Top-performing Hampton private schools have announced they are partnering with state and other institutions to establish a new academic and vocational college in Feltham.
Hampton and LEH will offer support in subjects such as Physics, Psychology, Chemistry and will help students hoping to go onto university.
Ed Vainker, the CEO of Reach Foundation, said “Bringing together leading state and independent schools, a local university, and employers to support young people in our community will make a real difference.”
Amanda Poyner, Deputy Head of LEH School, said that the initiative is about giving back to the community, but is also a mutual partnership which will benefit all parties.
The representatives for each school said that they anticipated that the partnership would allow teaching staff to work across different educational settings in order to enrich their careers.
Mark Nicholson, Deputy Head of Hampton School, said that the partnership had no commercial benefits for the school and that the key reason behind the initiative was the three schools’ shared vision of what sixth form education in Feltham should look like.
According to the college’s press release, nearly 80% of young people in Feltham are unable to move on to university, a statistic Vainker says is extremely high compared to nearby communities such as Osterley.
They also said 34% of 16–24-year-olds in Feltham have no qualifications, four times higher than the average for London.
Vainker said that consulting with the community convinced them that of the importance of offering vocational options, which are also being heavily endorsed by the Government.
The schools are also partnering with Jacob Kenedy, chef-patron of Bocca di Lupo to offer catering courses, and Ashton and St Peter’s Hospital to offer a social care diploma.
The admission process will focus on catchment areas rather than GCSE results, and hopes to offer Feltham’s children and teenagers the opportunity to start and end their education at the same school.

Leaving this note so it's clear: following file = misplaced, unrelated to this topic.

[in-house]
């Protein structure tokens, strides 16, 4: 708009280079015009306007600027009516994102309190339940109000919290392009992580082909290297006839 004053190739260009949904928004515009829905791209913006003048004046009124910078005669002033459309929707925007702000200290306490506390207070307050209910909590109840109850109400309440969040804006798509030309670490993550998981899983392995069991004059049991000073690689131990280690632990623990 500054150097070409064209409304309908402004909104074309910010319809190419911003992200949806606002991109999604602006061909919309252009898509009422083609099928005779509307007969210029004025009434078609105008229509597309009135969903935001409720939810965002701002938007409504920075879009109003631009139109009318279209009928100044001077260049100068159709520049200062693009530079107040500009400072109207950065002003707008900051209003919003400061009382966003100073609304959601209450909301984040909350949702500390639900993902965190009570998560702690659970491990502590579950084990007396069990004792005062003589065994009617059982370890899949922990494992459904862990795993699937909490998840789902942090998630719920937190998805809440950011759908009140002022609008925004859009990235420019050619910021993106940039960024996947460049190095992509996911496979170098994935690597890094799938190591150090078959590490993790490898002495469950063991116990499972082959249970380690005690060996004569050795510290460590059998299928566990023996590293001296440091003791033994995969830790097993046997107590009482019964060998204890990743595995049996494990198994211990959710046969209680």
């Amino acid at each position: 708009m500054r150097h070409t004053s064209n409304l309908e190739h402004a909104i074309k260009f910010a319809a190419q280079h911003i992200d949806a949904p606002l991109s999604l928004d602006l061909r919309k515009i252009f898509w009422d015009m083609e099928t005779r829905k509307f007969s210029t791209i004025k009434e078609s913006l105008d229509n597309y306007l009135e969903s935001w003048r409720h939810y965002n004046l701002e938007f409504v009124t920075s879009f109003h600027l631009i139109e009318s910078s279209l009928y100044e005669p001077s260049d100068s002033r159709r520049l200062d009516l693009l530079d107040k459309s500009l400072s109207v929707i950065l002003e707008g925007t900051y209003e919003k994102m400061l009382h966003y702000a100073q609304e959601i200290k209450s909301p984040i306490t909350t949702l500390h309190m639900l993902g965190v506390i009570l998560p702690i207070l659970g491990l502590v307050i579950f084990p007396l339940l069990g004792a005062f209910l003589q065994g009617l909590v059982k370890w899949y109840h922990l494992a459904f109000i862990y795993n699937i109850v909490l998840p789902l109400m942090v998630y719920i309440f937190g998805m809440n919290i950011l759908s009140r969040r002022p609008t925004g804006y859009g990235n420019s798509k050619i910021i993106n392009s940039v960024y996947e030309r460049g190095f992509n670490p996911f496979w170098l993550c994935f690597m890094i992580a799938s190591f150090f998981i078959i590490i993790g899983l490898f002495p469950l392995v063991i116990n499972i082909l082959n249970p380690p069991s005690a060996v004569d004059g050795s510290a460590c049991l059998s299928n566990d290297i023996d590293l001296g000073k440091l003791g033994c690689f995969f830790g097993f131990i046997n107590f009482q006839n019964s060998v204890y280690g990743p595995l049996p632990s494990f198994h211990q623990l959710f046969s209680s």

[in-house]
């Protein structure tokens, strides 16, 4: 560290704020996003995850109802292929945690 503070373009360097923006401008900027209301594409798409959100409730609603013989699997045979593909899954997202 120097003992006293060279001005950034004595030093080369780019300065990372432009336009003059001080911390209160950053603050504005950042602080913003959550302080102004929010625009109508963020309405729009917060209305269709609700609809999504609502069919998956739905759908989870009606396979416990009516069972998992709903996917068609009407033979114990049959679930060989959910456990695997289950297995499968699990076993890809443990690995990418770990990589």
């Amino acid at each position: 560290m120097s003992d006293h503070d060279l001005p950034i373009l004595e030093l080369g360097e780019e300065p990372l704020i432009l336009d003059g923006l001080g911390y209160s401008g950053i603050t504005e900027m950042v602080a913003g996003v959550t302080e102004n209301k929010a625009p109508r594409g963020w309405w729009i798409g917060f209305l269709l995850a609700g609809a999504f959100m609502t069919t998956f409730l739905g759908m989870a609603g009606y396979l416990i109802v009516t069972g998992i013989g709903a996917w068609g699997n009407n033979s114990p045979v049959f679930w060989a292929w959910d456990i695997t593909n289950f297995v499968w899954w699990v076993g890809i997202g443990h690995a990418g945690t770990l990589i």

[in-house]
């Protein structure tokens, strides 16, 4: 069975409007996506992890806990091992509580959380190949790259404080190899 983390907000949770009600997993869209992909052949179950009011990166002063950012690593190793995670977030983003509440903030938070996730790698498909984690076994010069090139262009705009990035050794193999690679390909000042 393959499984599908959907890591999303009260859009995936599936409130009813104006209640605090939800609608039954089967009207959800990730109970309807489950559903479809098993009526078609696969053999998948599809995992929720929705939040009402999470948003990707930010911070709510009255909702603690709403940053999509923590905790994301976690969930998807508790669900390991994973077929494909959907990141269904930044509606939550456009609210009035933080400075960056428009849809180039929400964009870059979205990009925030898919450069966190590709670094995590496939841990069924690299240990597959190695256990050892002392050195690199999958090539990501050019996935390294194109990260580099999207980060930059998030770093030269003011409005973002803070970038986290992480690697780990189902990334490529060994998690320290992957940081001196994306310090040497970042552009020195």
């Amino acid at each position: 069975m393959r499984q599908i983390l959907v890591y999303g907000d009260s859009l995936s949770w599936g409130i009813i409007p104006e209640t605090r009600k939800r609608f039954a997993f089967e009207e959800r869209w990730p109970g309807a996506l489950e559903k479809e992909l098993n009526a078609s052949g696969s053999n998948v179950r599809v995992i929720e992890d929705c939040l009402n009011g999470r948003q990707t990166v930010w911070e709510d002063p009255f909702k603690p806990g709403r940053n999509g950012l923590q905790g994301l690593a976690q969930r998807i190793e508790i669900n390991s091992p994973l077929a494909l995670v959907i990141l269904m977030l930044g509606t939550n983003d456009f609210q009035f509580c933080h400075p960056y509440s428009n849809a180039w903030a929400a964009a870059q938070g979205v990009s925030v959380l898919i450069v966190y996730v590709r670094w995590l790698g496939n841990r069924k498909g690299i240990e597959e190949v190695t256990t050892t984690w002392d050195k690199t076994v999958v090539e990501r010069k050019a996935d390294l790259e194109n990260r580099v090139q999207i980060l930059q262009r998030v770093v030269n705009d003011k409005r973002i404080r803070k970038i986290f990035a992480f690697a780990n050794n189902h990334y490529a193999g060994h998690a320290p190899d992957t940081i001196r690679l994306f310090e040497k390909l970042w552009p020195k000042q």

Vainker said: “The idea is to have a really seamless journey that young people can take. For example we’ve got 180 mothers and babies in the community who are accessing support from us from conception to age three.”
Vainker described one initiative, the Reach Children’s Hub, which offers children and parents from the community a place to meet and aims to understand the problems facing them and their hopes for academic and career progression.
Professor Lee Elliot Major, a lecturer in Social Mobility at the University of Exeter, is originally from Feltham and was the first person in his family to go to university, but not after dropping out of his A-Levels and having a tough time.
He said: “Too often in education all the best provision and all the best colleges end up being in the poshest areas, and what we want in education is to give everyone the best chance wherever they are.
“We know that a lot of children’s outcomes are shaped by things that happen outside of schools.
“We know there are already big gaps before age five when children come from more disadvantaged backgrounds, they could be a year or more behind some of their more privileged counterparts, and schools are basic playing catch up from day one.”
“The biggest solution to this is targeted community support.
“We use this term community school a lot but actually, many don’t know much about their communities and I think what’s really impressive about Reach Foundation, they seem to have really gone out into the community.
“I hope this will inspire young people to consider higher education, and I hope that some of them will come back as well.”